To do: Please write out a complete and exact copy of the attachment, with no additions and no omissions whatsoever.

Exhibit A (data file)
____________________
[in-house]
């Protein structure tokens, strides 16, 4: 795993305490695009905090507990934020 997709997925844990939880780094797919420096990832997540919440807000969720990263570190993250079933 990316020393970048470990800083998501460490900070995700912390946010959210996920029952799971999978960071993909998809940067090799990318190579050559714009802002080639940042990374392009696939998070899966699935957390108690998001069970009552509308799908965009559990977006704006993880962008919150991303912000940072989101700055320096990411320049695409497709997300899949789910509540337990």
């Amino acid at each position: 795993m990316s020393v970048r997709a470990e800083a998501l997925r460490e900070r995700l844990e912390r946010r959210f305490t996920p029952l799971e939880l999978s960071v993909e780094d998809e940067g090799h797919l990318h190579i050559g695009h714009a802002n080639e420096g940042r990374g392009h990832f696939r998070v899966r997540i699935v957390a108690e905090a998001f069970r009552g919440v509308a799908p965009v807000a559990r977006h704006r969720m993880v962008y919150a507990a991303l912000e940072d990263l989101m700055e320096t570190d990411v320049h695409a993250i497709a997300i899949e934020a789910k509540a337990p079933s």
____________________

[in-house]
């Protein structure tokens, strides 16, 4: 795993305490695009905090507990934020 997709997925844990939880780094797919420096990832997540919440807000969720990263570190993250079933 990316020393970048470990800083998501460490900070995700912390946010959210996920029952799971999978960071993909998809940067090799990318190579050559714009802002080639940042990374392009696939998070899966699935957390108690998001069970009552509308799908965009559990977006704006993880962008919150991303912000940072989101700055320096990411320049695409497709997300899949789910509540337990």
């Amino acid at each position: 795993m990316s020393v970048r997709a470990e800083a998501l997925r460490e900070r995700l844990e912390r946010r959210f305490t996920p029952l799971e939880l999978s960071v993909e780094d998809e940067g090799h797919l990318h190579i050559g695009h714009a802002n080639e420096g940042r990374g392009h990832f696939r998070v899966r997540i699935v957390a108690e905090a998001f069970r009552g919440v509308a799908p965009v807000a559990r977006h704006r969720m993880v962008y919150a507990a991303l912000e940072d990263l989101m700055e320096t570190d990411v320049h695409a993250i497709a997300i899949e934020a789910k509540a337990p079933s």